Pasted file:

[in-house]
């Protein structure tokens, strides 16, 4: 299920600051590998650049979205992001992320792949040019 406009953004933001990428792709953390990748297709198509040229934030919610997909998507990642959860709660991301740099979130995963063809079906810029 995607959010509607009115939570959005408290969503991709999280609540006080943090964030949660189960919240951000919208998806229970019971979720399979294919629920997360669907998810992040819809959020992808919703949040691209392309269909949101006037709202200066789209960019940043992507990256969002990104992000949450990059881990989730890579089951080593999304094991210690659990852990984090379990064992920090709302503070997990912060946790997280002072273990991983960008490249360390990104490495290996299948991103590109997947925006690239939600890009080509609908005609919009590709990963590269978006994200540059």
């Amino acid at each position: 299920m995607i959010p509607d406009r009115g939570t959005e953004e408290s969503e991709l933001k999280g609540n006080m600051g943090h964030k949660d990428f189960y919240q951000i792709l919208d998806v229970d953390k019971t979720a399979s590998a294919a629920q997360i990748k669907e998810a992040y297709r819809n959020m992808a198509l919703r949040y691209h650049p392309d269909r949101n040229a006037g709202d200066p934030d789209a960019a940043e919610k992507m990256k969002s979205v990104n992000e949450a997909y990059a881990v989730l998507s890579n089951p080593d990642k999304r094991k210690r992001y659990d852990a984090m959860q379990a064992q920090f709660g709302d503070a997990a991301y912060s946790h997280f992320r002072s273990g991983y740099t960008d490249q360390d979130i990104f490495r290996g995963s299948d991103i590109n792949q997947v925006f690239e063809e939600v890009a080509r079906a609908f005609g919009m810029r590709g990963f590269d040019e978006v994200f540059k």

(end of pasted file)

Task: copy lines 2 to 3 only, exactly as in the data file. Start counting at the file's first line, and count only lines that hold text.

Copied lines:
């Protein structure tokens, strides 16, 4: 299920600051590998650049979205992001992320792949040019 406009953004933001990428792709953390990748297709198509040229934030919610997909998507990642959860709660991301740099979130995963063809079906810029 995607959010509607009115939570959005408290969503991709999280609540006080943090964030949660189960919240951000919208998806229970019971979720399979294919629920997360669907998810992040819809959020992808919703949040691209392309269909949101006037709202200066789209960019940043992507990256969002990104992000949450990059881990989730890579089951080593999304094991210690659990852990984090379990064992920090709302503070997990912060946790997280002072273990991983960008490249360390990104490495290996299948991103590109997947925006690239939600890009080509609908005609919009590709990963590269978006994200540059």
């Amino acid at each position: 299920m995607i959010p509607d406009r009115g939570t959005e953004e408290s969503e991709l933001k999280g609540n006080m600051g943090h964030k949660d990428f189960y919240q951000i792709l919208d998806v229970d953390k019971t979720a399979s590998a294919a629920q997360i990748k669907e998810a992040y297709r819809n959020m992808a198509l919703r949040y691209h650049p392309d269909r949101n040229a006037g709202d200066p934030d789209a960019a940043e919610k992507m990256k969002s979205v990104n992000e949450a997909y990059a881990v989730l998507s890579n089951p080593d990642k999304r094991k210690r992001y659990d852990a984090m959860q379990a064992q920090f709660g709302d503070a997990a991301y912060s946790h997280f992320r002072s273990g991983y740099t960008d490249q360390d979130i990104f490495r290996g995963s299948d991103i590109n792949q997947v925006f690239e063809e939600v890009a080509r079906a609908f005609g919009m810029r590709g990963f590269d040019e978006v994200f540059k």